The top brass of the Rugby Football Union may be planning to create space for more nice little earners against the southern hemisphere super-powers by cutting out the riff-raff further down the international pecking order, but the most glamorous super-power of the lot, New Zealand, are not terribly keen on visiting Twickenham. John Mitchell, once England's assistant coach and now the main man behind the All Blacks, wants out of next autumn's tour match in London – a withdrawal that would cost the RFU a packet in lost revenue.
"The end-of-season tour next year should be binned, and I'll certainly be pushing for that," Mitchell said yesterday. "If we are to have any chance of winning the World Cup in 2003, it is absolutely essential that our élite players have three months' rest before getting into their preparation. If I'm not explicit about this, people won't listen to me and hear where I'm coming from."
It is not so much a question of where Mitchell is coming from, as one of where he is reluctant to go: Europe, where the All Blacks are scheduled to play France, Wales and England in a three-hander far more testing than the one they recently completed against Ireland, Scotland and Argentina. Worryingly for the RFU, Mitchell will not be short of allies in Australia and South Africa, both of whom cross the equator with mind-numbing regularity and are beginning to question the value of the International Rugby Board tour schedule.
However, Mitchell will be hard pushed to get his way. As David Rutherford, the chief executive of the NZRFU, pointed out, tour matches cannot be cancelled without the agreement of the other unions involved, and England, positively lusting after a date with the All Blacks on competitive as well as financial grounds, are in no mood to let a money-spinner on this scale slip through their current account.
All the same, Mitchell's sudden intervention is certain to put the tour schedule, already under fierce attack from the RFU for very different reasons, under increased strain. Some influential voices are calling for a globalisation of the season, so that major unions can play each other at times of optimum fitness; some insist the present agreement is economically unsustainable; others claim that naked greed has produced a surfeit of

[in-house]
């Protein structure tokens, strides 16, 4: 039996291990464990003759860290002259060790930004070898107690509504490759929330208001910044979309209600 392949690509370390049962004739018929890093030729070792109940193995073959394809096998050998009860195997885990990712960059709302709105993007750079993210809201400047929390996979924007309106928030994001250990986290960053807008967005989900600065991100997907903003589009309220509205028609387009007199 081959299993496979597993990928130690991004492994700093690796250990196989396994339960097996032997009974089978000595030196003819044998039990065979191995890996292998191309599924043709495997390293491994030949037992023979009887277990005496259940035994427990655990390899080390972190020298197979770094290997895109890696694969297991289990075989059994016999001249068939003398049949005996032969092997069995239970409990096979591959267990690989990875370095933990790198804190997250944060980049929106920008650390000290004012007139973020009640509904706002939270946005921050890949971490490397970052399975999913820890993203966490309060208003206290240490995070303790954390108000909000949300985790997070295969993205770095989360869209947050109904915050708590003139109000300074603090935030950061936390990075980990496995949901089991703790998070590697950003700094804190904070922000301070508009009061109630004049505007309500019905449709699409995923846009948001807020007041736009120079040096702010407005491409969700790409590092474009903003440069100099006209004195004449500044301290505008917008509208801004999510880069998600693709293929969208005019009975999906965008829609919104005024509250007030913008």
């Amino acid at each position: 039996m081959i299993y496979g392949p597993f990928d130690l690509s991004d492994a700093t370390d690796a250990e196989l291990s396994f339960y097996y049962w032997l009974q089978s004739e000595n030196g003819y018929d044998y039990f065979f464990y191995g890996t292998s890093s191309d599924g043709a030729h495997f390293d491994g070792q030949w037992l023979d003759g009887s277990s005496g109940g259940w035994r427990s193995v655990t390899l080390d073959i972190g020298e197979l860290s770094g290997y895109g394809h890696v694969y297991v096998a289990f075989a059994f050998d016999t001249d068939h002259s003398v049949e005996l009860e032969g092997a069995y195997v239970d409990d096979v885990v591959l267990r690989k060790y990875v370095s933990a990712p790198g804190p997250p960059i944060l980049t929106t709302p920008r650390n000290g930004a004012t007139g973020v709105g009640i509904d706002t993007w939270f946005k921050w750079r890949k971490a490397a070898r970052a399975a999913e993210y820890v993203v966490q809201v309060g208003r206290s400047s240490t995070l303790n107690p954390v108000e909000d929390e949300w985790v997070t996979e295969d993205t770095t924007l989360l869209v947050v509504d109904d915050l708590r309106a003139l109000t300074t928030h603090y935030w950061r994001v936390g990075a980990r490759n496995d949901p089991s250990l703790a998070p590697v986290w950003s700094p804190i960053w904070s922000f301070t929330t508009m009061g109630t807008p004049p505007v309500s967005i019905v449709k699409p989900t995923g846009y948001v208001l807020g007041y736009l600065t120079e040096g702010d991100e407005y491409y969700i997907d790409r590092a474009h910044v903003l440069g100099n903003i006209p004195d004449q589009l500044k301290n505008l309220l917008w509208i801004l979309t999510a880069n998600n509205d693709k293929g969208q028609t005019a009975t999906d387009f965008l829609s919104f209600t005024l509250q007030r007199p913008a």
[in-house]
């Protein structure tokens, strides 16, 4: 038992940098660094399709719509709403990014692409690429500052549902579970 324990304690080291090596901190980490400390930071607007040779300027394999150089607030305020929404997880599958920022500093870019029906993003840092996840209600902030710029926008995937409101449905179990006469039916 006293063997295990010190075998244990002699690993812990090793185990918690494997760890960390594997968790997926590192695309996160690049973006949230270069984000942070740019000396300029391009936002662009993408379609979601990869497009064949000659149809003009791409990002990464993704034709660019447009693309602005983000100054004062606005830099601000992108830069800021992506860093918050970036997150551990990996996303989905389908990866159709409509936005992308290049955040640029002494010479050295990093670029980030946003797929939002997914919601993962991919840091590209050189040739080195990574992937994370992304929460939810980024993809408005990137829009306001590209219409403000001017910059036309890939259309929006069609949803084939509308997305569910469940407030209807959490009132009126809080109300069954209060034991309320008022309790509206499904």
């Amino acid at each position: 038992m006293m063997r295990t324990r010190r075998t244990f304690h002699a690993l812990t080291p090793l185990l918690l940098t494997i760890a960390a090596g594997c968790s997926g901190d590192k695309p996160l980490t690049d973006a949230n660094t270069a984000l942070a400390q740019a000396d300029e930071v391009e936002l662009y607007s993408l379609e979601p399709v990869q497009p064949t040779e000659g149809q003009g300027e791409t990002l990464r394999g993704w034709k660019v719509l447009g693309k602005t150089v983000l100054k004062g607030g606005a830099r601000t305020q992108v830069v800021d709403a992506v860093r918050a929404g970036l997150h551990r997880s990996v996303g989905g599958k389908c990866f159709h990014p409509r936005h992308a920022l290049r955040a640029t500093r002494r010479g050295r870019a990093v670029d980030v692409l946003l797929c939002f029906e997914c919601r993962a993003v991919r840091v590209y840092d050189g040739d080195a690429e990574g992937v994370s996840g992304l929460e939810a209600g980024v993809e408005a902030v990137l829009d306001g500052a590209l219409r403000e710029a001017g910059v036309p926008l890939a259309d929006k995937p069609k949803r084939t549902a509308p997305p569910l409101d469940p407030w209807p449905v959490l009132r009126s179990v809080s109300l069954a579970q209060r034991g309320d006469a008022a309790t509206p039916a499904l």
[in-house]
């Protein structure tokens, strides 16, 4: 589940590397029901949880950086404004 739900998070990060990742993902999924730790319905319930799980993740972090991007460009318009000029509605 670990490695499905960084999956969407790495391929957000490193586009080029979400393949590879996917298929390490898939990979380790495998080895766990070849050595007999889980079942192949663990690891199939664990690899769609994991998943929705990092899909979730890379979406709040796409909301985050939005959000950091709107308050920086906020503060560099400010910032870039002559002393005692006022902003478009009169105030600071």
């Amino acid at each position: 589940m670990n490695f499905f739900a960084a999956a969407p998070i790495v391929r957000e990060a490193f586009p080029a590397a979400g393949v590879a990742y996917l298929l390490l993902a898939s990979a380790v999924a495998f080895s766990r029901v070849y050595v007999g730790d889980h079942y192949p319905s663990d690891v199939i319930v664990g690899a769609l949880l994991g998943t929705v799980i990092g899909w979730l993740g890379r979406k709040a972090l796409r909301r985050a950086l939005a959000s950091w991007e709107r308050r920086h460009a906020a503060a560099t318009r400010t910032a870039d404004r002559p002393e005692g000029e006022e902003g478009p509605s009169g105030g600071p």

International rugby and a consequent devaluation of the game at the top level. If nothing else, Mitchell's comments will help bring the issue to a head.
Talking of which, the crack Parisian club Stade Français will have a new head coach next season after agreeing terms with the Hertfordshire-born South African Nick Mallett, whose reward for re-establishing the Springboks as a serious Test act was to fall victim to a particularly bitter outbreak of internal politics last year. Mallett spent nine years coaching in France between 1985 and 1994, and is fluent in the language. What is more, he knows what it is to operate under the kind of pressure certain to be generated by the ultra-ambitious owner of Stade Français, the media magnate Max Guazzini.
"I wanted Mallett to replace Bernard Laporte [who left Stade Français two years ago to coach the French national side] but he was unavailable," said Guazzini. "He knows two cultures: the French culture, and the culture of the southern hemisphere. Apart from his coaching ability, he had a personality that completely suits our club. He loves Paris and has many friends here. Everybody knows he has charisma and natural authority."
John Connelly, the coaching incumbent who moved to France after a long stint in his native Australia with Queensland, always intended to move on at the end of this campaign. He plans to disclose his future plans over the next few days, although he has already distanced himself from rumours linking him with Bath. "There is speculation aboout Bath and I don't know where it's coming from, but it just won't happen," he said.
Meanwhile, the RFU chief executive, Francis Baron, is on sick leave after being attacked on a train as he travelled home to West Sussex on Tuesday night. The two culprits made off with his laptop computer and a number of personal effects.Reuse content